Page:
it is one of the last and largest remaining parts of the immense primeval forest which once spread across the European Plain.
This UNESCO World Heritage Site and Biosphere Reserve lies in parts of the Brest Voblast and Hrodna Voblast in Belarus and on the Poland side near the town of Białowieża in the Podlaskie Voivodeship (190 km (120 mi) north-east of Warsaw).
The border between the two countries runs through the forest. There is a border crossing for hikers and cyclists. The forest is home to 800 wisent, the continent's heaviest land animals.
A security fence keeps the wisent herds physically and genetically separated.
On the Polish side, part of the Białowieża Forest is protected as the Białowieża National Park (Białowieski Park Narodowy), with general area of about 100 km2 (39 sq mi).
There is also the Białowieża Glade (Polana Białowieska), with a complex of buildings originally owned by the tsars of Russia the last private owners of the forest (from 1888 to 1917) when the whole forest was within the Russian Empire. A hotel, restaurant and parking areas are located there. Guided tours into the strictly controlled areas of the park can be arranged on foot or by horse-drawn carriages.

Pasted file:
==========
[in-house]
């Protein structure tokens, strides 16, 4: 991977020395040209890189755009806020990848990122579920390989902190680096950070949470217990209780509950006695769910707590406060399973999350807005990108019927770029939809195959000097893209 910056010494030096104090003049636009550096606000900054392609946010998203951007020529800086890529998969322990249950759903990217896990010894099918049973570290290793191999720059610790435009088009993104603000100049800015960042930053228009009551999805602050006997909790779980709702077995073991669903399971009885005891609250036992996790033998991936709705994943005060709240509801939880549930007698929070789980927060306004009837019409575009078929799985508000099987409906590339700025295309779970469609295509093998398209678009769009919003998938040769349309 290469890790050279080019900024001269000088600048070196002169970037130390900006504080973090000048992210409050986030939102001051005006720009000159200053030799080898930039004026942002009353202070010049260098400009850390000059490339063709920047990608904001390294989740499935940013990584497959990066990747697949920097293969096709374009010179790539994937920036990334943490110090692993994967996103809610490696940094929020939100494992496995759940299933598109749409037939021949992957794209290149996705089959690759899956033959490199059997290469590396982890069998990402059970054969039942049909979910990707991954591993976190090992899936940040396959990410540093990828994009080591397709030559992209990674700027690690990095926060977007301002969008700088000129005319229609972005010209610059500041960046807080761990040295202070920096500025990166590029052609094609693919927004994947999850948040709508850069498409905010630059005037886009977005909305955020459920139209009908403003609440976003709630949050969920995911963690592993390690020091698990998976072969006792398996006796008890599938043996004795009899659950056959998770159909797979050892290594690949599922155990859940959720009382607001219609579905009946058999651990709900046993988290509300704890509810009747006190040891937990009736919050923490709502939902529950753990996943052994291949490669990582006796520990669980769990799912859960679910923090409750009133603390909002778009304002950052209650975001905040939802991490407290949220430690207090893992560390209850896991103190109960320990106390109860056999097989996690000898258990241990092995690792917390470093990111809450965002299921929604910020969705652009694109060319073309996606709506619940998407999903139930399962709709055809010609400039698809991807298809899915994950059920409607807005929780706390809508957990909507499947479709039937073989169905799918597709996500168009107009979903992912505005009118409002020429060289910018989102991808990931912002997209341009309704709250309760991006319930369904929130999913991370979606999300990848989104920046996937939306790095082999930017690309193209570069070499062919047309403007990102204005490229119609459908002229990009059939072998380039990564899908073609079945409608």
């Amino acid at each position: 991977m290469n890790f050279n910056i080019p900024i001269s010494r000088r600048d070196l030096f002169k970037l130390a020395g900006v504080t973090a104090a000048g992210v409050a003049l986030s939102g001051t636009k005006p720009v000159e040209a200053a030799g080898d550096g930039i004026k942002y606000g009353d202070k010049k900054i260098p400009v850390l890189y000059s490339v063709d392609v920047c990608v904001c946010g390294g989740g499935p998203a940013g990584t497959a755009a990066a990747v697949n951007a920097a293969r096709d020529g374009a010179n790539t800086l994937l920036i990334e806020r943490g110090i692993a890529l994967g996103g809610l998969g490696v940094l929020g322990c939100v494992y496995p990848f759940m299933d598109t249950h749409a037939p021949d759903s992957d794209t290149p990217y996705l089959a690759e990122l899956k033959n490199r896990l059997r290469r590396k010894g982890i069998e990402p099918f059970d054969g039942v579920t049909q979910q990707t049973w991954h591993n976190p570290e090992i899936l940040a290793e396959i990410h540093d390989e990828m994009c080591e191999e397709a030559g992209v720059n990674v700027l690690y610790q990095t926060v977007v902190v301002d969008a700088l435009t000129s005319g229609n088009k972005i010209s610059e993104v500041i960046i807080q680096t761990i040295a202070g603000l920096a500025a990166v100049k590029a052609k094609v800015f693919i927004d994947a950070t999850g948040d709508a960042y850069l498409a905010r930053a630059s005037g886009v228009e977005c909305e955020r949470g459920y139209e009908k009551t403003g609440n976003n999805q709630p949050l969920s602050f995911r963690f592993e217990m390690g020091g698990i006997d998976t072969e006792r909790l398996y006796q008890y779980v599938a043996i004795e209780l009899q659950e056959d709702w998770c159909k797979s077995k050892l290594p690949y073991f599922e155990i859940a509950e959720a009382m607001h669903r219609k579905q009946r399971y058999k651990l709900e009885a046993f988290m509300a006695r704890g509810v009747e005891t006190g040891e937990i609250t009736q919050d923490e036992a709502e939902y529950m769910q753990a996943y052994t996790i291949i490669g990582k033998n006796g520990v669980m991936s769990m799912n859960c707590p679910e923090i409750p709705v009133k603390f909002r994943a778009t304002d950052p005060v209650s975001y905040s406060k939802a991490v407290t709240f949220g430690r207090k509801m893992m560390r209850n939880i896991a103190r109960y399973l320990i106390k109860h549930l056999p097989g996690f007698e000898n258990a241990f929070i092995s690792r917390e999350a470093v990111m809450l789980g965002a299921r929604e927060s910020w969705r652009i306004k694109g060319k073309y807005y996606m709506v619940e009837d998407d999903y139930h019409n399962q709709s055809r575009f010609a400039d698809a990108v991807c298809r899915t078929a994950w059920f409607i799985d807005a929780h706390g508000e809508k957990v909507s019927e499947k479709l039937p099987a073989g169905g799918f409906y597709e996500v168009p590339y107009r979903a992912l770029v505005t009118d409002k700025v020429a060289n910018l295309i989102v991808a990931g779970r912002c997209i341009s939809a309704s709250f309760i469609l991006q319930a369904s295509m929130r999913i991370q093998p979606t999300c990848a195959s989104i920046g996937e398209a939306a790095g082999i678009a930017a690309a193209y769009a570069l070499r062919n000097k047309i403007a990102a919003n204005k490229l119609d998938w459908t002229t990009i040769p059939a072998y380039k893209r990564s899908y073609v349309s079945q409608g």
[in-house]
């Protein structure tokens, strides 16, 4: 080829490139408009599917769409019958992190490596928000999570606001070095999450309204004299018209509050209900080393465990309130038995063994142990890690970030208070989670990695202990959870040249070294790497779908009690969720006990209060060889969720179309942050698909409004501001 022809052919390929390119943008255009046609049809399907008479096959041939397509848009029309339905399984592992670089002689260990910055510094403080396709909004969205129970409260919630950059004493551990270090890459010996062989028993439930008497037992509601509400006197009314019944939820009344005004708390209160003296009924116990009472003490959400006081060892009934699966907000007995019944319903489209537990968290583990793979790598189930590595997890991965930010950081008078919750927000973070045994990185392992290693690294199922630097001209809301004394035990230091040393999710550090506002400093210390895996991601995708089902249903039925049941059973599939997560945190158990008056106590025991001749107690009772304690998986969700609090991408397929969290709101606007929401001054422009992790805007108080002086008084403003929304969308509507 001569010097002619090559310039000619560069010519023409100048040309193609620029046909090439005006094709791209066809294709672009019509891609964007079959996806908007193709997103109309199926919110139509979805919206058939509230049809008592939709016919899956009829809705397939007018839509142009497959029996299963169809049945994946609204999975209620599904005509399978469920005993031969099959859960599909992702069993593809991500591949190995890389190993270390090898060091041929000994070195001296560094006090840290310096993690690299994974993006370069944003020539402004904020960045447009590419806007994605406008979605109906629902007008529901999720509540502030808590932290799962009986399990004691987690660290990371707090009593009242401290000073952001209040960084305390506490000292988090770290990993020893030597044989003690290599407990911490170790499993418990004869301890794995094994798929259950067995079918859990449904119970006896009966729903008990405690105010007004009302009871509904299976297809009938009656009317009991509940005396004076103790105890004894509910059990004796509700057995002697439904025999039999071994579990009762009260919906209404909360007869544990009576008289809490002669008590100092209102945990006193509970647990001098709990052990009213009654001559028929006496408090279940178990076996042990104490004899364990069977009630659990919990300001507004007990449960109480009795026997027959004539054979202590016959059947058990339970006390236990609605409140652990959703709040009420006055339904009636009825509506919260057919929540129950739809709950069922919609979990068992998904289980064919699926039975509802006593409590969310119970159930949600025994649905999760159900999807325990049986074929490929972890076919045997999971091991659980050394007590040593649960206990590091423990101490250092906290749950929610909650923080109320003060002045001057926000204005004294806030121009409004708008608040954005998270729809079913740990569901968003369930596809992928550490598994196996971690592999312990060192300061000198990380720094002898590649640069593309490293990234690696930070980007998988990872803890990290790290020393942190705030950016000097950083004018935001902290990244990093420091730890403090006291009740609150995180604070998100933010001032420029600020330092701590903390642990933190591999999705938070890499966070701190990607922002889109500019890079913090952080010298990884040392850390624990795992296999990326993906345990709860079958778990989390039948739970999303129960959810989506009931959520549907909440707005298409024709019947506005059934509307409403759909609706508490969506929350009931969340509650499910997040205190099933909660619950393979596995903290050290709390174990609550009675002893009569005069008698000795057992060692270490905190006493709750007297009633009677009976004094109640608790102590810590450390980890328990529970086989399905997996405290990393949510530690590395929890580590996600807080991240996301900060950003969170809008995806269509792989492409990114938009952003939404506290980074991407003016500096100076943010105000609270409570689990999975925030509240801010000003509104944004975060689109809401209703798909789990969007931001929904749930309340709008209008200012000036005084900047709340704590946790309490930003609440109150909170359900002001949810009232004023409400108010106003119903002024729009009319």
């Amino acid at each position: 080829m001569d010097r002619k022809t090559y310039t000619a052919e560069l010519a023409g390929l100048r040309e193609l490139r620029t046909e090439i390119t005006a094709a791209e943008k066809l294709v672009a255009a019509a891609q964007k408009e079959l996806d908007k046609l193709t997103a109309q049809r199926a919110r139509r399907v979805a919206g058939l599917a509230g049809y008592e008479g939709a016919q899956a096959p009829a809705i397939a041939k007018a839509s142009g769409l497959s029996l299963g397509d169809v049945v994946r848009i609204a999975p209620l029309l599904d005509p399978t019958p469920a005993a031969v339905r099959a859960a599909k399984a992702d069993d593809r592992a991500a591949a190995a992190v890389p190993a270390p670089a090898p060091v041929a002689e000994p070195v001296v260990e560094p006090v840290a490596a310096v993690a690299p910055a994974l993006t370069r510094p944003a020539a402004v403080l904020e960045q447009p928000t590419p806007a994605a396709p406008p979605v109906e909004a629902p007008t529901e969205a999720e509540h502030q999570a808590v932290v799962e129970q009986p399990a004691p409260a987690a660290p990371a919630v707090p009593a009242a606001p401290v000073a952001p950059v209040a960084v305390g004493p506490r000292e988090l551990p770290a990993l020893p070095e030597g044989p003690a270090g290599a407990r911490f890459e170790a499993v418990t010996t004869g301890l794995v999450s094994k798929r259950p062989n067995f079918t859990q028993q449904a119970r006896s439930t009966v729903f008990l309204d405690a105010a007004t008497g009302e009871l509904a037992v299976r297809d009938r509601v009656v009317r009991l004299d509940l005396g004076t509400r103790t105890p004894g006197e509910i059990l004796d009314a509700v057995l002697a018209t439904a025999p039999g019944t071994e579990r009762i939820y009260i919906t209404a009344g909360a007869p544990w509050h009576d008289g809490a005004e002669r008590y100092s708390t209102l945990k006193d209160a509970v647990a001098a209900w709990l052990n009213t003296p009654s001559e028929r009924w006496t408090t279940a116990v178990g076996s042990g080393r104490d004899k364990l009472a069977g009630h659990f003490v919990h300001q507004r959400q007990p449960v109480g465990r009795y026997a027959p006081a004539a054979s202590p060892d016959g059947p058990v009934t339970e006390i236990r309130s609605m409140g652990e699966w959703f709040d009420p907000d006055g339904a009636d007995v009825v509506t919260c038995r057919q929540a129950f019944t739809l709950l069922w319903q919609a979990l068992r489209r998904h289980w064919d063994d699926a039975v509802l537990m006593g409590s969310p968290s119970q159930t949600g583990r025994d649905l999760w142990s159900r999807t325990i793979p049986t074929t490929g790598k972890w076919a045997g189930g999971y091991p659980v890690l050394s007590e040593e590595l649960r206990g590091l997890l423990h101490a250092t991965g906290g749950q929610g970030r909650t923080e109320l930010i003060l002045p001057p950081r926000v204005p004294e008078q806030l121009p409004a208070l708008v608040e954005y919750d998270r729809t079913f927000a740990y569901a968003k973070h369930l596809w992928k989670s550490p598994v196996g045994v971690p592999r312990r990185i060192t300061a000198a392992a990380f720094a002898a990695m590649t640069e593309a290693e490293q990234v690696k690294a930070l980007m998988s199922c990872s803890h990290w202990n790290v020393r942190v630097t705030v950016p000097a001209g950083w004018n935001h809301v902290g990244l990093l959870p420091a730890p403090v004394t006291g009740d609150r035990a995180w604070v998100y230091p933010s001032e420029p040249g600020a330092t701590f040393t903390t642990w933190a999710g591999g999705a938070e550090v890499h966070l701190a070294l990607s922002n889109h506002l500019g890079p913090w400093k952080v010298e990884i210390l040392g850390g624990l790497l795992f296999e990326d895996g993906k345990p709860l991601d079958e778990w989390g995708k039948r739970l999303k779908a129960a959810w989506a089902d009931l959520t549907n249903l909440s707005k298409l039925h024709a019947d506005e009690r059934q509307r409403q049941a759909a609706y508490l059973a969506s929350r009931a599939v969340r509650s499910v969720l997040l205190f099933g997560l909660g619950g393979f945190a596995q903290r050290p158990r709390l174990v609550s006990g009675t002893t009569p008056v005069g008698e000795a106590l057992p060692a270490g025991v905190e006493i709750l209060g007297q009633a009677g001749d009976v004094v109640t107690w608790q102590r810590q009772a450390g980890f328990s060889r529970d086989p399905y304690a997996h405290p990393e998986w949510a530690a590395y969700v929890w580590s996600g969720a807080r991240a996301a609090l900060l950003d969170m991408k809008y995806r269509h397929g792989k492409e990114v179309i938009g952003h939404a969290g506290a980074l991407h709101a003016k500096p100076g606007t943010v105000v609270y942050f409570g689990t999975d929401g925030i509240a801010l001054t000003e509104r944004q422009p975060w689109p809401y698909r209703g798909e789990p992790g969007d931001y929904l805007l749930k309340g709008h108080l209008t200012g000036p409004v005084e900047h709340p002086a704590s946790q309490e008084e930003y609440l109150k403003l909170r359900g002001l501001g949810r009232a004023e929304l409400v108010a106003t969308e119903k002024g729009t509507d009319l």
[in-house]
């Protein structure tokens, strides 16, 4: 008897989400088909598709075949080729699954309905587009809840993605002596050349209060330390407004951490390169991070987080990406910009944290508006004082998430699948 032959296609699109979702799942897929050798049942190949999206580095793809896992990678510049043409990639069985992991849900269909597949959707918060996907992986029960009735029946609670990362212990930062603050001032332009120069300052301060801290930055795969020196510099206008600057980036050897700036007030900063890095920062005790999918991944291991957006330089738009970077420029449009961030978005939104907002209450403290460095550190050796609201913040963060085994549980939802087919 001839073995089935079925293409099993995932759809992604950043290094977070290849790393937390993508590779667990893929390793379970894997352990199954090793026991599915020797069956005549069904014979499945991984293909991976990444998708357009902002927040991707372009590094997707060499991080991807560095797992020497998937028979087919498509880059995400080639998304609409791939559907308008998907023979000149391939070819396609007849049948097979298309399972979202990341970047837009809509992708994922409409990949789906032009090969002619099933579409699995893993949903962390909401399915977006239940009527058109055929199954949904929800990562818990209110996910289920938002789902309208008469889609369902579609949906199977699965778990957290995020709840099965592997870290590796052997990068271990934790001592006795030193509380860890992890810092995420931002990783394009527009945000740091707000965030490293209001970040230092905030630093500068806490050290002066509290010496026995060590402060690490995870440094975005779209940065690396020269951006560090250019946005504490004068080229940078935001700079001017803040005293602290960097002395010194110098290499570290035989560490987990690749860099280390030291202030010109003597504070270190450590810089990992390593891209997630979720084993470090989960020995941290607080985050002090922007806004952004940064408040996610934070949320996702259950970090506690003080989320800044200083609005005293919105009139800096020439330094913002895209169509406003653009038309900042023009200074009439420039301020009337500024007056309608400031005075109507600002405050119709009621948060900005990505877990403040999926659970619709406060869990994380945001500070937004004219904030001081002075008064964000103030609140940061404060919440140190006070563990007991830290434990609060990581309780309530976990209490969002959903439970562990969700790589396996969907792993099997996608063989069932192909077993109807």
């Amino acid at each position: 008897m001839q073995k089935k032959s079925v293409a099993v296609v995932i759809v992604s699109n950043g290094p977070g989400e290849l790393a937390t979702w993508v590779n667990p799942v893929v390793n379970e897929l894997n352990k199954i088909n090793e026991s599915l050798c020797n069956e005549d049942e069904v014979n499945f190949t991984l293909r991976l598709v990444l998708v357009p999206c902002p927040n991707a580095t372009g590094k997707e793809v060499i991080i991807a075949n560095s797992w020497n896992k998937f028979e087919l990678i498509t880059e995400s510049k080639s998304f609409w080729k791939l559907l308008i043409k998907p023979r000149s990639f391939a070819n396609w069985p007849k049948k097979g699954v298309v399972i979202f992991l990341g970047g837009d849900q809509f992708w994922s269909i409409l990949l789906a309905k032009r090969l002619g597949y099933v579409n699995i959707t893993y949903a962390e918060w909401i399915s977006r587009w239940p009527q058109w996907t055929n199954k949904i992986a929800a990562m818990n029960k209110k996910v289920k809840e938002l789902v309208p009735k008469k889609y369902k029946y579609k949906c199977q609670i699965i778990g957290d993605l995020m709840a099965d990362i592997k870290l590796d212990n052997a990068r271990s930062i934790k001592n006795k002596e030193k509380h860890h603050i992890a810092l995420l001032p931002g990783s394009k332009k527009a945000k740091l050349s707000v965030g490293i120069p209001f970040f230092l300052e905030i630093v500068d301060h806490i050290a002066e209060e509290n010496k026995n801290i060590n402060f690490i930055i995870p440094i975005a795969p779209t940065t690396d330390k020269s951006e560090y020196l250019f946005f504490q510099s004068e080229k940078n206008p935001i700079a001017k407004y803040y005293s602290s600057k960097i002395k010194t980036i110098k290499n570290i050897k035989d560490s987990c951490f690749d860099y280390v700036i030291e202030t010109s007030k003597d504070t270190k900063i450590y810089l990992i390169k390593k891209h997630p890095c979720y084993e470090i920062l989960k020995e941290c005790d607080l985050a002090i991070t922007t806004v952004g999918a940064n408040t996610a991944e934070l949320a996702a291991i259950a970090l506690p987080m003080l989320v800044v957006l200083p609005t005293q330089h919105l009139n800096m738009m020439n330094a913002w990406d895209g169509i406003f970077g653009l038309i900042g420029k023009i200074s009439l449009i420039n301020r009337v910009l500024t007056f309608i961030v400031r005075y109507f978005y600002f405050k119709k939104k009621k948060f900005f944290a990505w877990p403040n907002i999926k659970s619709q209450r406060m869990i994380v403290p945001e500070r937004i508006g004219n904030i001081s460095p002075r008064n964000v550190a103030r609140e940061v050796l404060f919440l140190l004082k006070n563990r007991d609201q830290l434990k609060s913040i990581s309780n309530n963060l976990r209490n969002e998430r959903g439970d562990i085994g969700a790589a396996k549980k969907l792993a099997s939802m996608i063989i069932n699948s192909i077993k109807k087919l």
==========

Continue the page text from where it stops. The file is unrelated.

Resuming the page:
Approximately 200,000 tourists visit the Polish part of the forest annually. Among the group offers are: bird watching with local ornitologist, watching bisons in their natural environment, and sledge & carriage rides with bonfire. The popular village of Białowieża lies in the forest.
The entire area of eastern Europe was originally covered by virgin forests similar to that of the Belovezhskaya Pushcha Forest. Travel by people was limited to river routes until about the 14th century; roads and bridges appeared much later. Limited hunting rights were granted throughout the forest in the 14th century. In the 15th century the forest became a property of King Władysław II Jagiełło who used the forest as a food reserve for his army marching towards the Battle of Grunwald.